A credit card is convenient for paying bills, covering everyday expenses, or booking travel but it’s not a free pass to spend. Your credit limit determines how much purchasing power you have at any given time.
While some credit card issuers allow you to go over your spending limit, there can be negative consequences for doing so. Those can include paying over-limit fees and potentially dinging your credit score.
What happens when you exceed your credit limit?
When you exceed your credit limit, you’re making purchases beyond what your credit card issuer normally allows. Whether the transaction goes through depends on your credit card company’s over limit policy.
“You may only go over your credit card limit if you sign up for over-limit protection,” said Brian Meiggs, founder of the personal finance site My Millennial Guide. “Otherwise, your transaction will be declined.”
That’s because the 2009 CARD Act requires you to opt-in to paying over-the-limit fees before you can exceed your credit limit. If you don’t opt-in, you won’t pay an over-limit fee. But unless your card issuer specifically allows you to go over your spending limit, the transaction may be declined.
Individuals with an excellent credit history and a good credit score will be able to apply (and get approved) for almost any card. If you feel like you fit into this category, use Credible’s free financial tools to browse different types of credit cards to see which best fits your financial needs.
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What are the financial consequences of going over your card limit?
Going over your card’s credit limit can affect you financially in different ways.
“Your interest rates could increase, it could lead to a lower credit score and a lower credit limit, and you can be charged an over-limit fee,” Meiggs said. “Worst-case scenario, your credit issuer could close your account if you habitually exceed your credit limit.”
While the CARD Act effectively eliminated over-the-limit fees, you could still pay them if you’ve opted in. In terms of credit score impacts, going over your limit could negatively affect your credit utilization ratio. This represents how much of your total credit limit you’re using at any given time. Unless your credit limit increases alongside your balances, going over your card’s limit could hurt your utilization ratio and cost you credit score points.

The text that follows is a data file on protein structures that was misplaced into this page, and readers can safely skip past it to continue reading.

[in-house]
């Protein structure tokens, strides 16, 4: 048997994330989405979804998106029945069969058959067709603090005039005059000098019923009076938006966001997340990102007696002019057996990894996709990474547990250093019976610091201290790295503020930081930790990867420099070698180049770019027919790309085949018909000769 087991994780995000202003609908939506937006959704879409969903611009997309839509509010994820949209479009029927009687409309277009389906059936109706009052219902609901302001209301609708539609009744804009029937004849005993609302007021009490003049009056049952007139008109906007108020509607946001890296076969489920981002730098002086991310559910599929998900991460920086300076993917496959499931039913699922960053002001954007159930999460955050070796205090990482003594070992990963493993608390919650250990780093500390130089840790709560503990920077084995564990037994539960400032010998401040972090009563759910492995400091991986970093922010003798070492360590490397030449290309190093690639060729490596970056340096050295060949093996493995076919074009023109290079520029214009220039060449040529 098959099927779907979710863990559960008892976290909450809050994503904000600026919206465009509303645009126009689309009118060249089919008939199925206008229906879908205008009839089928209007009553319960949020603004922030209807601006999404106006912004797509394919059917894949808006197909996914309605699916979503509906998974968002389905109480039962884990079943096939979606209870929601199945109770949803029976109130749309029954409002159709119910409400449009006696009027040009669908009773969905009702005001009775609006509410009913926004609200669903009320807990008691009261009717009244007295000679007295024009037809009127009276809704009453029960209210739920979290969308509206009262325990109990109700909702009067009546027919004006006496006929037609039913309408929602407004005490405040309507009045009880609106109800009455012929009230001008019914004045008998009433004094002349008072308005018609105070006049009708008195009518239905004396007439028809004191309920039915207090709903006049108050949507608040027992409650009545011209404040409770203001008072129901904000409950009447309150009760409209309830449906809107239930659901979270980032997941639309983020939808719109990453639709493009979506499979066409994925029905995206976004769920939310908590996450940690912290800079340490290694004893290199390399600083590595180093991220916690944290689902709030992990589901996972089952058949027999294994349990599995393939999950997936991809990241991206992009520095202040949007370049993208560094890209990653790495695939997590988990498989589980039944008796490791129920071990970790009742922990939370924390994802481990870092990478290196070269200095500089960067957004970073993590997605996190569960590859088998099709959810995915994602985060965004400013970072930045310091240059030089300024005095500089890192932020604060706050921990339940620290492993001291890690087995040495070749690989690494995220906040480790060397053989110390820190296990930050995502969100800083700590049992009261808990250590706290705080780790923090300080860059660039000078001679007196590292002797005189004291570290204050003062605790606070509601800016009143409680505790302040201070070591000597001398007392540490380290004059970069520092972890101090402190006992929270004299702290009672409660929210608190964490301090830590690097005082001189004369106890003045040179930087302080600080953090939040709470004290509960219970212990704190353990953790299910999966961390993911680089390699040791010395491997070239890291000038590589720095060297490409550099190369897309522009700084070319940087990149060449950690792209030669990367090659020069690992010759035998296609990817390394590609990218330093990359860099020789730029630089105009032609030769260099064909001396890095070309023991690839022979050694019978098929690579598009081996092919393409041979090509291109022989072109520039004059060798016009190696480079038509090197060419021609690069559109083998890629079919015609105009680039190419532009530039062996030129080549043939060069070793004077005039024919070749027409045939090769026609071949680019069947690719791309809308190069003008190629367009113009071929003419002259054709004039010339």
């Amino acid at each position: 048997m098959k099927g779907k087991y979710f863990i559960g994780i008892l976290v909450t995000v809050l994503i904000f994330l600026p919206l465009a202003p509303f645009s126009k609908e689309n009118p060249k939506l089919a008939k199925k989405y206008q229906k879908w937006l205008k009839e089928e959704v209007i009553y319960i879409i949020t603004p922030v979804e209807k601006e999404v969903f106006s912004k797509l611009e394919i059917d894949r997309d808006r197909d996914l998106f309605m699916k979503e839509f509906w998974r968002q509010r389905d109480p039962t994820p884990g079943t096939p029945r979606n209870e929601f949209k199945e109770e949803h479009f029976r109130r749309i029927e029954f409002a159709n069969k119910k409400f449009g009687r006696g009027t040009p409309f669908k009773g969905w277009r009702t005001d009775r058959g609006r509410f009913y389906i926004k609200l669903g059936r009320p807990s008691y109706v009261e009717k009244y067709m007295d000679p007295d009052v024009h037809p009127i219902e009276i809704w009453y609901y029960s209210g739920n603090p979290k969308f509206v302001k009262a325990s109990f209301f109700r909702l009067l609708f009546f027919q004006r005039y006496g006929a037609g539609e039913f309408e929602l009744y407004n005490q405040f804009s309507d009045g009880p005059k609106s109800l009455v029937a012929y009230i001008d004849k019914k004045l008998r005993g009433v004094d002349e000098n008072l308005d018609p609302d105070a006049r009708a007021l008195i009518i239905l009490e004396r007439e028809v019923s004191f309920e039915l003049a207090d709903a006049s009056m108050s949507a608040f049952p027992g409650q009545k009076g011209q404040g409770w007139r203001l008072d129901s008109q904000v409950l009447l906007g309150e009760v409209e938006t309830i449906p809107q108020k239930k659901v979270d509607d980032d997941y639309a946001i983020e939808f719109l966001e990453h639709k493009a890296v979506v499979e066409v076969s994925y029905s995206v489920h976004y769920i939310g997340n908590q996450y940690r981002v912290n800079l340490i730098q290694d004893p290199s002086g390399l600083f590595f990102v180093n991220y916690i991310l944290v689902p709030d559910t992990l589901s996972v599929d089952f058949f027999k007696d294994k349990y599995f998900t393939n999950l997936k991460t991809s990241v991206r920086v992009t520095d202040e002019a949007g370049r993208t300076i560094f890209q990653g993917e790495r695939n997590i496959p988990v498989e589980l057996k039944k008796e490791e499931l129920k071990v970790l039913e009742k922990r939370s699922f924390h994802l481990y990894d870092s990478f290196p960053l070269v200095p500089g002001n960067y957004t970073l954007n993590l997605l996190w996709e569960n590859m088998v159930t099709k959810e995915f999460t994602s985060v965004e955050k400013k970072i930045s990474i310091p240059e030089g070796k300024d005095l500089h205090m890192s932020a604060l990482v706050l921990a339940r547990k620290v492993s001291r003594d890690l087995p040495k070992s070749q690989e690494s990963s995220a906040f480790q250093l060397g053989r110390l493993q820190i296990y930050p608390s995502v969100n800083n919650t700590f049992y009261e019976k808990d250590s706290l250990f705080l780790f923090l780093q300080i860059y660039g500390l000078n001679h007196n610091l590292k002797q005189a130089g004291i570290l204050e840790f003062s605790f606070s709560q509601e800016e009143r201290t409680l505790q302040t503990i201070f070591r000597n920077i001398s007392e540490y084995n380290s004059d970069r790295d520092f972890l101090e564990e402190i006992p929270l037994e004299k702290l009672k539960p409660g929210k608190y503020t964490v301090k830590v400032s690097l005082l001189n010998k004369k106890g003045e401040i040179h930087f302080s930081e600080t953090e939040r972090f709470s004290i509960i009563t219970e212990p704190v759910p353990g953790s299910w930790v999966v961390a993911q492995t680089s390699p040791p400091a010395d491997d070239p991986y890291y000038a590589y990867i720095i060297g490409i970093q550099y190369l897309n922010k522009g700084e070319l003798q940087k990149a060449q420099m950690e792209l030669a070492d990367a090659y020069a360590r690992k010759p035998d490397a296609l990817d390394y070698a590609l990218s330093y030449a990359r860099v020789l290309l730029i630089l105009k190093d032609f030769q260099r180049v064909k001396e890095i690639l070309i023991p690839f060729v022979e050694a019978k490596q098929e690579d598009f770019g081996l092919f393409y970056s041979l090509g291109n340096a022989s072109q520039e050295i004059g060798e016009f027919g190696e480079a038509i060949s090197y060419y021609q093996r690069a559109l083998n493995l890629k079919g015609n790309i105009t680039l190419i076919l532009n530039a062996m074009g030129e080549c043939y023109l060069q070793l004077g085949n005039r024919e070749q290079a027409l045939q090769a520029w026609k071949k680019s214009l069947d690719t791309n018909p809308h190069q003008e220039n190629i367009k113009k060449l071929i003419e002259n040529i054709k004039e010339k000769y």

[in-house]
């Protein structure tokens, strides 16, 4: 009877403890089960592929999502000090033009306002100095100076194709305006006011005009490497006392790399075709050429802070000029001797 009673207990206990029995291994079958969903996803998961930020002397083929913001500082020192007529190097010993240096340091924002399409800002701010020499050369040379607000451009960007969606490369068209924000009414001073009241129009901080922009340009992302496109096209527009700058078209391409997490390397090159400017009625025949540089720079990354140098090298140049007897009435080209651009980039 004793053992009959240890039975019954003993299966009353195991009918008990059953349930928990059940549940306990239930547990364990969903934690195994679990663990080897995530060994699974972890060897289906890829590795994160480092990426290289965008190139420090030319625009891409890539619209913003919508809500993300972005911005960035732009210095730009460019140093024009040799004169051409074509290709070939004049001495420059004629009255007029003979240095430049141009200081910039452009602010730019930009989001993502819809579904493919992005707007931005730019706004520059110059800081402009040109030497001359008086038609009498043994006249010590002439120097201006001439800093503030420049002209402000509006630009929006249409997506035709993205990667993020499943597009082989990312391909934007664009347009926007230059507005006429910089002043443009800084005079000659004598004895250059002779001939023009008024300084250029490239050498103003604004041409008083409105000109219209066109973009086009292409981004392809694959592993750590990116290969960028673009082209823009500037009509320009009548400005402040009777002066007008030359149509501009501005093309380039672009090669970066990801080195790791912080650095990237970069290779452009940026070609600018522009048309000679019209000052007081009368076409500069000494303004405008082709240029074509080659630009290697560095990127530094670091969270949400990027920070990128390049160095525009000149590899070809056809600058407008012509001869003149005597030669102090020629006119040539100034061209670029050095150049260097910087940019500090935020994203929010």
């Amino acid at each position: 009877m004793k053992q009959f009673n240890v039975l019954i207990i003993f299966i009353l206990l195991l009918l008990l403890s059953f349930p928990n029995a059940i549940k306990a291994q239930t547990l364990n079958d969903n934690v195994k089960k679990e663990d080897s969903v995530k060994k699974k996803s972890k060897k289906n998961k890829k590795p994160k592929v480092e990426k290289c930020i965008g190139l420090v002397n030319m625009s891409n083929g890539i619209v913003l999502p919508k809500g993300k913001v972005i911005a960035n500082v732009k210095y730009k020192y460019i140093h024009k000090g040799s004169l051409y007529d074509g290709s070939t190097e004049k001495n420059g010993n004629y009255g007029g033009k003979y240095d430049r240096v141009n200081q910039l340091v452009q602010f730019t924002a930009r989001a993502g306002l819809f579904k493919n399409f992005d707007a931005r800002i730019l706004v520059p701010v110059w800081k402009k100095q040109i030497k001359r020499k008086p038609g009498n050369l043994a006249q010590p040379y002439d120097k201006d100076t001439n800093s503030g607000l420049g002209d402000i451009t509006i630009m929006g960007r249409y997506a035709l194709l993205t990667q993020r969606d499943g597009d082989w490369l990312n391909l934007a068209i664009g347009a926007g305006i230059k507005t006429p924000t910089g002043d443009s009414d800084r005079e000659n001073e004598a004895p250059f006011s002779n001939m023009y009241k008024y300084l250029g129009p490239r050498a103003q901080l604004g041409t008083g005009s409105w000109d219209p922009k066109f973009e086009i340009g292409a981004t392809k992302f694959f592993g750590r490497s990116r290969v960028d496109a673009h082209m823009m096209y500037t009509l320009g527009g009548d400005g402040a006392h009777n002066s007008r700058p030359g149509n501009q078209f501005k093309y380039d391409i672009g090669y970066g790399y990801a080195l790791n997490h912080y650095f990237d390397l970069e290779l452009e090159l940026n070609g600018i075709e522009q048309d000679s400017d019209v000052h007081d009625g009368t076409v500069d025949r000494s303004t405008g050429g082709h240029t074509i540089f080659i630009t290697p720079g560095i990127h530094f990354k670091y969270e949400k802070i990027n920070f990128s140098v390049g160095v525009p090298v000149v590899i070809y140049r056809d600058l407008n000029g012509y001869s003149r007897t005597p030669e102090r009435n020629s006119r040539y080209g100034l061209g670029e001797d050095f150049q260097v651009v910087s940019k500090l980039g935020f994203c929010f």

Carrying a larger balance on your cards could also mean paying more interest if you’re stuck with a higher APR. Executing a balance transfer at zero percent can help reduce interest costs. But that isn’t free since it usually means paying balance transfer fees.
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What are the alternatives to going over your credit limit?
Going over your spending limit isn’t ideal for a variety of reasons. The good news is, there are some other options you can pursue.
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How to avoid exceeding your credit limit
If you’d rather not exceed the amount of credit you have on your card, there are a few things you can do to avoid it.
Budgeting and tracking spending is a good place to start, said Meiggs. A budget is one of the most important personal finance tools you can use to manage your finances and avoid overspending.
Next, you can set up transaction alerts for your credit cards to notify you when you’re getting close to your credit limit. This can help you curb making purchases with the card until you have a chance to pay down some of your existing balance.
It’s also helpful to make note of your credit limit for each card you own. You can request credit limit increases strategically to free up more credit while potentially improving your credit utilization ratio.
Opting out of over-limit fees and protections can make exceeding your credit limit a moot point. But if you decide not to do that, assess your balances and available credit regularly and aim for a credit utilization ratio of 30% or lower, advised Meiggs.
If you plan to apply for new credit cards, including balance transfer cards, do your homework first. Consider visiting Credible to review offers from different credit card companies to find the best match for your needs and spending habits.
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